Re-focusing sampling, design and experimental methods to assess rapid evolution by non-native plant species

M. S. Lucas, I. Hensen, C. D. Barratt, R. M. Callaway, W. Durka, Y. Lekberg, D. U. Nagy, R. E. Onstein, M. A. Shah, N. M. van Dam, A. E. Thoma, C. Rosche

Research output: Contribution to journalArticlepeer-review

1 Scopus citations


Evolution can occur over contemporary timescales, which may be crucial for the invasive success of non-native plant species. Many studies have shown rapid evolution by comparing native and non-native populations in common gardens. However, our understanding of the mechanisms underpinning rapid evolution is still incomplete. Here, we identify the progress, applications, and limitations of studies on rapid evolution of non-native plants with respect to sampling, experimental design and experimental methods. To encompass broad variation within and between the ranges, we recommend sampling across large-scale environmental gradients. We also suggest careful consideration of pitfalls related to the choice of seed families and of the biotic interaction under focus. The latter should be chosen with a view on both the experimental treatment and the corresponding field data to estimate population history. Furthermore, we suggest exploiting multiple omics approaches to address the complexity of biotic interactions, and to account for non-adaptive evolution with molecular data on demographic history of populations. We also reviewed papers that studied rapid evolution in non-native plants and quantified how many of these met our criteria. We anticipate that disentangling adaptive and non-adaptive drivers of among-population variation can increase the accuracy of research on rapid evolution, and that integrating phenotypic, metabolomic and population genomic data can bring opportunities for studying complex biotic interactions. We also illustrate the importance of large collaborative networks and present our scientific network iCONNECT (integrative CONyza NEtwork for Contemporary Trait evolution), with the goal of motivating similar studies on the mechanistic understanding of rapid evolution.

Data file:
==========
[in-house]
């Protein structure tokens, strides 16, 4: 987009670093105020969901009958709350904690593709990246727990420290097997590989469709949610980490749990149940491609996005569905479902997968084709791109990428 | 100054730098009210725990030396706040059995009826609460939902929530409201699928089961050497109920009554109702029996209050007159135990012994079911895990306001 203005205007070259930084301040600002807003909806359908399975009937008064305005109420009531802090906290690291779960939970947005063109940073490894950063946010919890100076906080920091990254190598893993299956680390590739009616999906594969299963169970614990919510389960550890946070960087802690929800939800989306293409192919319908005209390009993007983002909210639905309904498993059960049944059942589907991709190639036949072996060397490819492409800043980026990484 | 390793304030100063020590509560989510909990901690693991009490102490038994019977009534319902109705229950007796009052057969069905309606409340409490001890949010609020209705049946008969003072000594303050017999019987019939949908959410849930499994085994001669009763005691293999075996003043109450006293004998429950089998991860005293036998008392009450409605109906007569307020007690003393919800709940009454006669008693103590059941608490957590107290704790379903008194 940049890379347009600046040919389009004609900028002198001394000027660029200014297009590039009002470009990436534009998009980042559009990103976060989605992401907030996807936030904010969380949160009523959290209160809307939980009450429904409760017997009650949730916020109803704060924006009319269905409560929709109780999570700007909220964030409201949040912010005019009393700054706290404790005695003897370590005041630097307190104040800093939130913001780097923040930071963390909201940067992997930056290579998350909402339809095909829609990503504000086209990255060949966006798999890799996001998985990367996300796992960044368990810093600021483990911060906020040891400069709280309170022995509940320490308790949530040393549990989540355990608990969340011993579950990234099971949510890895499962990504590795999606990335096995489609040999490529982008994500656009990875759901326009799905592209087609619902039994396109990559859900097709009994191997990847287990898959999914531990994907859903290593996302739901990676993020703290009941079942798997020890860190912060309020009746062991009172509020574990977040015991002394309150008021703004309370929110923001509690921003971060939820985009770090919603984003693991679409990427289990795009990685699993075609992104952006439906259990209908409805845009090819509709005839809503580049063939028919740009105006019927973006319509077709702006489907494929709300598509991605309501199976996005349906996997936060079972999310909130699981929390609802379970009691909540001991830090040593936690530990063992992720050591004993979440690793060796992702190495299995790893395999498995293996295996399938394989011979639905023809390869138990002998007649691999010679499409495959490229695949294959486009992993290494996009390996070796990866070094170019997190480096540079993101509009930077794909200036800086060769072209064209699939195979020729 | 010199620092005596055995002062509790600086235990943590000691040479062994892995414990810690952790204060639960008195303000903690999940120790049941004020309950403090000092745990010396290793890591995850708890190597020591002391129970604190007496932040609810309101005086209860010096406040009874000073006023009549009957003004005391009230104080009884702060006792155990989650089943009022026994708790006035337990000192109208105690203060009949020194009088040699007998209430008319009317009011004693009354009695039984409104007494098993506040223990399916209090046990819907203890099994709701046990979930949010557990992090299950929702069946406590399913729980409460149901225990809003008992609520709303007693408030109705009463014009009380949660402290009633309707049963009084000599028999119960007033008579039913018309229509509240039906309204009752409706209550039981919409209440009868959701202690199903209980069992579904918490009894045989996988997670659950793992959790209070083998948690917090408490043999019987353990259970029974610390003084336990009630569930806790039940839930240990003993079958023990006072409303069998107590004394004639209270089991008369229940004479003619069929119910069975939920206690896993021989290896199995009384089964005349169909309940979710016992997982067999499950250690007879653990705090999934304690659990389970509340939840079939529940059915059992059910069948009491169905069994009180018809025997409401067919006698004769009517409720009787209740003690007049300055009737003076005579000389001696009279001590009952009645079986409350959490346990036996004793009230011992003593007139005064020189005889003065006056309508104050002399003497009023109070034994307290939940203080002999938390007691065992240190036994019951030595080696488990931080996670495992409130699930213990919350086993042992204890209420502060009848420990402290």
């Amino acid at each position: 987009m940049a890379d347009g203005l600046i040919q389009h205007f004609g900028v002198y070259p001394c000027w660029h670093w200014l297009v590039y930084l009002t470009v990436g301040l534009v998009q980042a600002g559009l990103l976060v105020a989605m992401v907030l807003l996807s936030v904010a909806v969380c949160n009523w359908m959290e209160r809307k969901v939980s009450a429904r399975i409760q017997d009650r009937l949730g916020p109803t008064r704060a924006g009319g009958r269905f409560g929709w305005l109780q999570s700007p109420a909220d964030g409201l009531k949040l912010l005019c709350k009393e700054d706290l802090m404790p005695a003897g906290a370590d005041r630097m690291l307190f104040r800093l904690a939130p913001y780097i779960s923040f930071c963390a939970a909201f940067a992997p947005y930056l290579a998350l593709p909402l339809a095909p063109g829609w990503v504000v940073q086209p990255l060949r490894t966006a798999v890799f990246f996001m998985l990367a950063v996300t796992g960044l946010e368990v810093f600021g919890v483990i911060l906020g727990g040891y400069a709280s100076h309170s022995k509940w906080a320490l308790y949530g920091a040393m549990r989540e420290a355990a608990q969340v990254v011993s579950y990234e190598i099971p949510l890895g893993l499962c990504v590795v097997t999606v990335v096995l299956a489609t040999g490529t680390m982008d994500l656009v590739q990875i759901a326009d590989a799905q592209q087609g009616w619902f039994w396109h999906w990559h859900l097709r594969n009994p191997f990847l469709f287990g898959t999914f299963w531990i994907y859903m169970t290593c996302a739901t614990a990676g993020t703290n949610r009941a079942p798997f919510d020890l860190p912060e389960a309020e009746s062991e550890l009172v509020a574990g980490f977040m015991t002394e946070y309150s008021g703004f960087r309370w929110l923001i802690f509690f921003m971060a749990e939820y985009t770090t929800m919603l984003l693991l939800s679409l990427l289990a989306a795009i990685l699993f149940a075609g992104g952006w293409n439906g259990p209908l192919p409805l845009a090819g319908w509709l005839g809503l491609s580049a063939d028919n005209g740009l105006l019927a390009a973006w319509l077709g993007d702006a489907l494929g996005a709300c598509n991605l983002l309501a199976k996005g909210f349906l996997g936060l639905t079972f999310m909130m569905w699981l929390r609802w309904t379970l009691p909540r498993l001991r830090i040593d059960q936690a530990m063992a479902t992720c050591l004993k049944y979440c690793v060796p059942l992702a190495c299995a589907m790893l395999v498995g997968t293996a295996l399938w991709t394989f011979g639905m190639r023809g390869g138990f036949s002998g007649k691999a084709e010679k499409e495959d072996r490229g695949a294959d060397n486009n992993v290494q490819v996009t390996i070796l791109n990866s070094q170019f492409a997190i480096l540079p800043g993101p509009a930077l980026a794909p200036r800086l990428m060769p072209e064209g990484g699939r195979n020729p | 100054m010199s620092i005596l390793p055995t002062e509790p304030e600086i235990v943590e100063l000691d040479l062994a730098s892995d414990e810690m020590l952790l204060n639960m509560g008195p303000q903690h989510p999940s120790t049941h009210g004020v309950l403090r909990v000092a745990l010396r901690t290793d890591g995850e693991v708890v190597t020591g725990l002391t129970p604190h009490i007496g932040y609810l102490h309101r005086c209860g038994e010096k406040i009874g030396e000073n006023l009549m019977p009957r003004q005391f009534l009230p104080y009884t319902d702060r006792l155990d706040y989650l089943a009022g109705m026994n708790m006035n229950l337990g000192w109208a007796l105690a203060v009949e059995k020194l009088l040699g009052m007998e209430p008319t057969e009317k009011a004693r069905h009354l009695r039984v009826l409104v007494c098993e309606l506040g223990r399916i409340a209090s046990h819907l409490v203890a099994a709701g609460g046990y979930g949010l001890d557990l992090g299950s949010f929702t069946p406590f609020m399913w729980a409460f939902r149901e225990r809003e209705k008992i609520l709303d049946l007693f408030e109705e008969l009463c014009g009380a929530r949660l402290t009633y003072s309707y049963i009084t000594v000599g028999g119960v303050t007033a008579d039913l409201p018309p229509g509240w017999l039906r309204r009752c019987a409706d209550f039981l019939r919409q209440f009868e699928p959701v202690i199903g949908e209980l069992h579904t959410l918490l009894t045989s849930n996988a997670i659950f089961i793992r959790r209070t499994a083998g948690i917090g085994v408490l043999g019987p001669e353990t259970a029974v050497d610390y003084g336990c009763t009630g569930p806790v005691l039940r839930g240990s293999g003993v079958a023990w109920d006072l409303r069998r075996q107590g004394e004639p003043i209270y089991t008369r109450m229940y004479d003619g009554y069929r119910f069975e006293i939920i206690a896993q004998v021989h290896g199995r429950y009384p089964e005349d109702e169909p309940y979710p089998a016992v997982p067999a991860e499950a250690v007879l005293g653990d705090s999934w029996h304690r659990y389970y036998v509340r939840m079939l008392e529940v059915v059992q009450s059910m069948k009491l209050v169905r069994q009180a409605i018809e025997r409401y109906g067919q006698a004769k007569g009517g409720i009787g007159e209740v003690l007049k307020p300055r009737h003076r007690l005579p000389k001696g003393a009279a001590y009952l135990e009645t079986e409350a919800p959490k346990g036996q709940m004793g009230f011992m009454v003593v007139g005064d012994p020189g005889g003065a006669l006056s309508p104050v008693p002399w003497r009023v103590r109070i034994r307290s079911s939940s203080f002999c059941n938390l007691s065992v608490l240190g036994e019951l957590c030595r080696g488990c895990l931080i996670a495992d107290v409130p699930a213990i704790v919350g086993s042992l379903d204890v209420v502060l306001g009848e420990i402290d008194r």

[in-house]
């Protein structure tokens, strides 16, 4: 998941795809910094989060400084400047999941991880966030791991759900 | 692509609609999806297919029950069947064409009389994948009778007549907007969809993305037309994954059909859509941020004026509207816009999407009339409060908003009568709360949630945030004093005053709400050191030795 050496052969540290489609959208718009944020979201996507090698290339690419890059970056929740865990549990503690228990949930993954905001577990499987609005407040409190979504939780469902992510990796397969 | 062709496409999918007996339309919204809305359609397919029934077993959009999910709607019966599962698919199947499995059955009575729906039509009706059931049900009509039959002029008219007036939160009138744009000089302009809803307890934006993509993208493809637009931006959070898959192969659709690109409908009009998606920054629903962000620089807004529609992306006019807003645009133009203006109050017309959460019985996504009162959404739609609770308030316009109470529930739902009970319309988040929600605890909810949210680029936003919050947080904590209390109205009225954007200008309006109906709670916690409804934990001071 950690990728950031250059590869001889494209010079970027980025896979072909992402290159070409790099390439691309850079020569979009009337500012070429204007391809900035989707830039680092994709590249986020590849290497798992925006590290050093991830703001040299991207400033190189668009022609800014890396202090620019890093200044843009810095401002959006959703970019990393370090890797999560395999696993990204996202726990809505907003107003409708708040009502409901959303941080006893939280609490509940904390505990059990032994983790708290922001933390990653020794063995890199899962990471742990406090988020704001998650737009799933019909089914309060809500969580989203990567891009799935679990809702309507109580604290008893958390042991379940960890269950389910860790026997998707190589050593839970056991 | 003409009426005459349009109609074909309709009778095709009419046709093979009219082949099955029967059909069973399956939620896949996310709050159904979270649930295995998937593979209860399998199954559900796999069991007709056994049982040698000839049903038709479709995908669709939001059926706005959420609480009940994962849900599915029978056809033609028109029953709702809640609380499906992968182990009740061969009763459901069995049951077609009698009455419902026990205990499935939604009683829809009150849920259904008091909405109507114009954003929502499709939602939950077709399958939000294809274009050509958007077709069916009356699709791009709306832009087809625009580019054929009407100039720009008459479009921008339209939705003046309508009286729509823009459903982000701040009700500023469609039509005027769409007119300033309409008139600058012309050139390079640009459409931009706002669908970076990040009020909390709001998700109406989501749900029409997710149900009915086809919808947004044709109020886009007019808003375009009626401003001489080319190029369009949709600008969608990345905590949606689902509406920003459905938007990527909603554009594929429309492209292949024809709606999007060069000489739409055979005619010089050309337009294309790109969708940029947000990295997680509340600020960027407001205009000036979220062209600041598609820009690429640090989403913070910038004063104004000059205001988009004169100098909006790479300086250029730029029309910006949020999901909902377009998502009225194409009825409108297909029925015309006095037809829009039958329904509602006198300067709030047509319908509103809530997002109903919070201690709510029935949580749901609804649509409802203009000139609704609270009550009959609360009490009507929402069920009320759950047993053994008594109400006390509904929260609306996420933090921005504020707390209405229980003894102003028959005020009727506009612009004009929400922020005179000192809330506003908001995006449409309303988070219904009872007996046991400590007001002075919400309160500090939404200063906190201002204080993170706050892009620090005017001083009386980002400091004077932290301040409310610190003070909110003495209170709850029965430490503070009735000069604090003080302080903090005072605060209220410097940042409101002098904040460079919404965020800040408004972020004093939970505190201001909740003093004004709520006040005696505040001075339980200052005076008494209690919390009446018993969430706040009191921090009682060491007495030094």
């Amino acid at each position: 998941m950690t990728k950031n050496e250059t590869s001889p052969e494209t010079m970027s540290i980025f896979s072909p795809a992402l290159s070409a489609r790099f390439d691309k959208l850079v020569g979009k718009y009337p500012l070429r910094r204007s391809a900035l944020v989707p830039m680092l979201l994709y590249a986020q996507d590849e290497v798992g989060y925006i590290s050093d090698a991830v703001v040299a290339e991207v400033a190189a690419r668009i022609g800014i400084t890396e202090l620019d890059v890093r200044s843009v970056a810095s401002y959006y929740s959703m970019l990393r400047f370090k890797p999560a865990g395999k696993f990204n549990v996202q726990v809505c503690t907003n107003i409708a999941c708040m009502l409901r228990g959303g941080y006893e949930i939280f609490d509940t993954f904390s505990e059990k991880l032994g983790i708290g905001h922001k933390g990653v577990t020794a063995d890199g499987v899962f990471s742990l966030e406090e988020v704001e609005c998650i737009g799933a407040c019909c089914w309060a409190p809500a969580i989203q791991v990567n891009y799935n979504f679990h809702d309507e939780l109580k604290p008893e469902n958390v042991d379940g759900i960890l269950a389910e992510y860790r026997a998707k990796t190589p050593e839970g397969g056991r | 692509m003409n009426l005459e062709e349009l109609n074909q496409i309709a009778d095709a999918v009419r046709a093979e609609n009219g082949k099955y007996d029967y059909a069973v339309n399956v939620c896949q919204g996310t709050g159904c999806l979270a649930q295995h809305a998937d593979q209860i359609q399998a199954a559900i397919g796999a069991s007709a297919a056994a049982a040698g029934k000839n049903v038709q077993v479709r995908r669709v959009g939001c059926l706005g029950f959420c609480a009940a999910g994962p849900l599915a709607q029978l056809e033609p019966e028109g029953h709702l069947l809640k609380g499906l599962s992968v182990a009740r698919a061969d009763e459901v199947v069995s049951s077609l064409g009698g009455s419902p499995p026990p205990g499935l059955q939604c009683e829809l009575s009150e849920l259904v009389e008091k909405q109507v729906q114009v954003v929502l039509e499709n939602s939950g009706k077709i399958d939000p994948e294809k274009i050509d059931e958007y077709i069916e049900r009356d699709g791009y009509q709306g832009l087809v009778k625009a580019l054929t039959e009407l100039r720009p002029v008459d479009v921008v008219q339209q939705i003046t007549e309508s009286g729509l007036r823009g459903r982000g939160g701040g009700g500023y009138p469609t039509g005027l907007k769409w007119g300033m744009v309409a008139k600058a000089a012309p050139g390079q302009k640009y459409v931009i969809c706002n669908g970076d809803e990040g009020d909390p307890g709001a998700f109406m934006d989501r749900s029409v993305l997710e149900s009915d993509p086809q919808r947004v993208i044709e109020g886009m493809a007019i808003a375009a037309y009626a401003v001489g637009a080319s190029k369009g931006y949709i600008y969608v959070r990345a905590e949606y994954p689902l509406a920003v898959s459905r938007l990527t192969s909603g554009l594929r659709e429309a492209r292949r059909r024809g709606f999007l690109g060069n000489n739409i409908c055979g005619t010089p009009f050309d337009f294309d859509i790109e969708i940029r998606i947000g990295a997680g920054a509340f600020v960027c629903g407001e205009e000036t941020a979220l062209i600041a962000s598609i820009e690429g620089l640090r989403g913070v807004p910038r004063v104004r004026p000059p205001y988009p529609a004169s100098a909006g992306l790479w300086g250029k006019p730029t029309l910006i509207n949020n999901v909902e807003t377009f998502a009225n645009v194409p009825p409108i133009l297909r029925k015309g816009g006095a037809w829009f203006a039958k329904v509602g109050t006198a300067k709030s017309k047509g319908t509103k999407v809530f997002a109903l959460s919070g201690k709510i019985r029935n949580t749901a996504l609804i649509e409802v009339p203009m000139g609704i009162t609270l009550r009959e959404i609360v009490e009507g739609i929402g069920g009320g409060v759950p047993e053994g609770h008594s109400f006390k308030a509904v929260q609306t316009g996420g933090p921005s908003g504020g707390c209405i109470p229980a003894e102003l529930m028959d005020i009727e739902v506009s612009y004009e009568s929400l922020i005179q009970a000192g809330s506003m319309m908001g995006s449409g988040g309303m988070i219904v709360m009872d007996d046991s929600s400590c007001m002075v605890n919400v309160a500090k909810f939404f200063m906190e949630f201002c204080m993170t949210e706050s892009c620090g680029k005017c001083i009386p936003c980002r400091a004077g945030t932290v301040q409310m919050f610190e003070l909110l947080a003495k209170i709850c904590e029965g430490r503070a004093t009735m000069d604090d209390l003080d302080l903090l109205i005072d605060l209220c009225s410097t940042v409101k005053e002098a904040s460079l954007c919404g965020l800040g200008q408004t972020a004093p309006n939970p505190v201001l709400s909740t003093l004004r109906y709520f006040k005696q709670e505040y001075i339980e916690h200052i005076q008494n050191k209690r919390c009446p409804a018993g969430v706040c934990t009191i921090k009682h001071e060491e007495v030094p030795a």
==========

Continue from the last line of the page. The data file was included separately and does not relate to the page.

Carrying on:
Original languageEnglish
Pages (from-to)1327-1343
Number of pages17
JournalBiological Invasions
Issue number5
StatePublished - Feb 12 2024


  • Among-population variation
  • Biological invasions
  • Biotic interactions
  • Conyza canadensis
  • Population history
  • Rapid evolution


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